Sweatships: what it’s really like to work on board cruise ships

Sweatships: what it’s really like to work on board cruise ships


Written by: Danny Reilly

This little booklet written by Celia Mather and published by the charity War on Want and the International Transport Workers’ Federation tells the horrific story that lies behind the luxury facade of the holiday cruise ships.

It is a tale reminiscent of the bad old days of the British Empire. Low wages and long hours for the Third World and east European workers below the water line, luxury living and leisure conditions for the mostly western tourists in their cabins and decks up above.

Seventy per cent of the 114500 workers on cruise ships are hotel and catering staff and are usually employed on short-term fixed contracts. The contracts are rarely specific to any one job, enabling the shipping companies to move the workers around at will. These seafarers are segregated both from the white officer and technician workers and, on pain of disciplinary action, from the passengers. But there is not only a colour/ race hierarchy; there is a sex element too. Increasingly, those low paid workers recruited for the ‘contact’ jobs with passengers are white east European women, even more so since 11 September 2001.

Recruitment – be it in Asia, the Caribbean, Latin America or eastern Europe – is often at a price. The charge to get a job frequently reduces the worker to a bonded labourer. Resistance to the harsh conditions is hampered both by hostility to trade unions by the cruise companies, and the practice of ethnically mixing crews to hinder communication, and thereby solidarity and unity. Legal remedies against the frequent violations of international laws and regulations are hampered by the use of ‘flags of convenience’ by the cruise companies. By registering ships in countries such as Panama, the Bahamas and Liberia, notorious for turning a blind eye to maritime regulations, the cruise companies can flout the law protecting seafarers’ rights.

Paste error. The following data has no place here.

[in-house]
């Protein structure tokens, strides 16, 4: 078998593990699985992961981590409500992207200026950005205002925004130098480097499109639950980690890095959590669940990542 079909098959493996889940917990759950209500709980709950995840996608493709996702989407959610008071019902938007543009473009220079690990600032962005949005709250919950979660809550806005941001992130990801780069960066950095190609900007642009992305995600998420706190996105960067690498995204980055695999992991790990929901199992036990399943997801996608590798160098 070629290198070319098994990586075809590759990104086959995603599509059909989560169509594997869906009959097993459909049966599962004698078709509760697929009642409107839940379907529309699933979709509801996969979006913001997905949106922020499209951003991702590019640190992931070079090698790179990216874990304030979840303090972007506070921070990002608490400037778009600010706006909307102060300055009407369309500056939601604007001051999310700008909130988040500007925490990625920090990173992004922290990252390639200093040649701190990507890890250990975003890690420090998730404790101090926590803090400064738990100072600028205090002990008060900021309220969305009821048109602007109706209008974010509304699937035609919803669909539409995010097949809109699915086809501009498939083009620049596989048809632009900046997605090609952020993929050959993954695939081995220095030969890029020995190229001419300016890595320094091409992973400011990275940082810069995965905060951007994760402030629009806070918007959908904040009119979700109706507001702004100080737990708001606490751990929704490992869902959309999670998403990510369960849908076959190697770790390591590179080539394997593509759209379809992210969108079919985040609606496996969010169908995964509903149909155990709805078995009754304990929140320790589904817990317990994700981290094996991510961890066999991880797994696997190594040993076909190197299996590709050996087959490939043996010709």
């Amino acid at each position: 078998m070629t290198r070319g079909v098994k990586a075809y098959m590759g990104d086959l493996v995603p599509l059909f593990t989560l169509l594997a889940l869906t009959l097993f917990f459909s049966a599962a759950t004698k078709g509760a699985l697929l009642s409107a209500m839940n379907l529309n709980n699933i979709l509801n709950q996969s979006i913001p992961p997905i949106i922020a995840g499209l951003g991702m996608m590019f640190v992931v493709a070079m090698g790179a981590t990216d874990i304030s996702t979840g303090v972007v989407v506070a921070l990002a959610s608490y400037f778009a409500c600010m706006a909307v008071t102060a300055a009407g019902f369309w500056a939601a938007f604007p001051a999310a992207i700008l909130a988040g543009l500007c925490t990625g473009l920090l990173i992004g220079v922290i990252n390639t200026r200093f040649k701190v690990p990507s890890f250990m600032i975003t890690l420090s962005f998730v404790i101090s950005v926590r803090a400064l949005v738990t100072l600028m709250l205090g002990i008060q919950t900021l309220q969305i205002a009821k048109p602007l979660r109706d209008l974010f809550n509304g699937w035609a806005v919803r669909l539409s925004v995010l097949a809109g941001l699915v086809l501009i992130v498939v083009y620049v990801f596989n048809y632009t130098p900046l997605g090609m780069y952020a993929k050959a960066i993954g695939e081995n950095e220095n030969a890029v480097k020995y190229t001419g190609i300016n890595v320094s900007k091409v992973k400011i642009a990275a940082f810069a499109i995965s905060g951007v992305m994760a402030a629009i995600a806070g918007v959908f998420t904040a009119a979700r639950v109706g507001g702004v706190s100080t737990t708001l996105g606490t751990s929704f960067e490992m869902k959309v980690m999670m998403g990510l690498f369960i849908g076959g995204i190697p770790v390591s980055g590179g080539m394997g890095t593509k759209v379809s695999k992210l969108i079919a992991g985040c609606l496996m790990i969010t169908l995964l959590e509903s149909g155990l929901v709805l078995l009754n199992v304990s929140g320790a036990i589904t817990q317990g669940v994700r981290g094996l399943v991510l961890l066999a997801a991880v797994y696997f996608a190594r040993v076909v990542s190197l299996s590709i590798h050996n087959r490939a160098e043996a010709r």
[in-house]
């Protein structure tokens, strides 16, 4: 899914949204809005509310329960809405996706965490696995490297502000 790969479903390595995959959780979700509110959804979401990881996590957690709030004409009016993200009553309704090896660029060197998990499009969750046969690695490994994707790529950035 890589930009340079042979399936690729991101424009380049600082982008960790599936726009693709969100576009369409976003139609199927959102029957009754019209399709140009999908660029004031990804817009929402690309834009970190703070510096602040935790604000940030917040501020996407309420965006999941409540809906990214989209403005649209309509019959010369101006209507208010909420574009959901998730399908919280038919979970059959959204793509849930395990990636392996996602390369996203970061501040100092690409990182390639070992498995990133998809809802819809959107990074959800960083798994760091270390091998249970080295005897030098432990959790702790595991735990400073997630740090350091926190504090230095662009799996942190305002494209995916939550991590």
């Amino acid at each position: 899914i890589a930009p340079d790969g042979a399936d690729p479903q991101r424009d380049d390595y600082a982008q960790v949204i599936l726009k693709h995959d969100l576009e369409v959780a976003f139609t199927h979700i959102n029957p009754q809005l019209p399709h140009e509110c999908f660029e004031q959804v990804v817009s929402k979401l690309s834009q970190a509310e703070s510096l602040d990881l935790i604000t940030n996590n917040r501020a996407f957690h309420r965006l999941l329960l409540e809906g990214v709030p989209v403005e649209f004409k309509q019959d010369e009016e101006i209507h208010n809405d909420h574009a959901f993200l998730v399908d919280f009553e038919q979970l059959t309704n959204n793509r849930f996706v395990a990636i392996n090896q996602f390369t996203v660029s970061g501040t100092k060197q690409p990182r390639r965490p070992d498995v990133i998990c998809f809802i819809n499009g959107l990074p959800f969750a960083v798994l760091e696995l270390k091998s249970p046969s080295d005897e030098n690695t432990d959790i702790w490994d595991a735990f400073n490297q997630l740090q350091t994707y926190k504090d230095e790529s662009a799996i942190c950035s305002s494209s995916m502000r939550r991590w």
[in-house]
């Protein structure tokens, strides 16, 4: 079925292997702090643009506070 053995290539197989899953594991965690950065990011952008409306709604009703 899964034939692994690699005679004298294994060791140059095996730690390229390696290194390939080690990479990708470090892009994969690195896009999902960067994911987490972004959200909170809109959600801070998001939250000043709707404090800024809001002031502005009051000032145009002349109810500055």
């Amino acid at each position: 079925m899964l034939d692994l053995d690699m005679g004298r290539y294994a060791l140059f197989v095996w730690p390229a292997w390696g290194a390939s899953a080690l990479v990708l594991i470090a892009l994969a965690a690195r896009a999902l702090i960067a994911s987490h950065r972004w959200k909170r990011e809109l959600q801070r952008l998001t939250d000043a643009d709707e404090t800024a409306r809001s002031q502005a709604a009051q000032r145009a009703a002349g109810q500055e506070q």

In the face of the widespread exploitation of workers on cruises ships the ITF has launched a ‘cruise ship campaign’. Linked to this is War on Want’s ‘sweatships’ campaign in the UK. Through support for these campaigns, and the actions they coordinate, pressure is being brought to bear on the shipping companies. Read this booklet – it will help you see what is going on at sea. Then support the campaigns.

Related links

Get a copy of the Sweatships report.

War on Want

Sweatships: what it's really like to work on board cruise ships by Celia Mather is published by War on Want and ITF, London, 2002.

The Institute of Race Relations is precluded from expressing a corporate view: any opinions expressed are therefore those of the authors.

3 thoughts on “Sweatships: what it’s really like to work on board cruise ships

  1. i wish icould find work on a cruise ship i dont care what jyoursob i do or the pay so if you could help i would be gratful yours b johnson 34 bracken bank cresent keighley west yorks bd227ax

  2. This article does not seem to relate to the real situation at all. I currently work on a cruise ship, they do not try to isolate you, they do not try to put anyone down. Yes there are rules and regulations as with any job in todays society, but they are not descriminatory towards anyone. You are able to move from any department you want to any job you want if you meet the qualifications(which do not include a racial bracket) In my time on ships I have met people from all corners of the world that hold every different position on the ship from officers to room stewards. This article seems to say that they are forcing people into jobs they do not want…well explain why there is so many applications for these positions. The hours are long but the rewards are well worth it. Long vacations, traveling all over the world and meeting some truly amazing people. So to the writers of this article I say “walk a mile in my shoes before you berate my job”

  3. I wish I could agree with you, but I don’t. There are thousands of applications a year because these companies market the glamour of travel and seeing exotic places. They normally want to recruit young people who believe that they will make money to secure their future, but they are more likely to be out of pocket after their experience. I am wondering why you are defending so much, interested to find out how old you are, and if a cultural change has perhaps occurred that makes young people more inclined to accept poor working condition, long working hours, insecurity of job contracts, sophisticated management brainwashing and the rest? Your defending makes me think back to the airline industry where I worked until 2000. I would never work under the terms and conditions that they do now.

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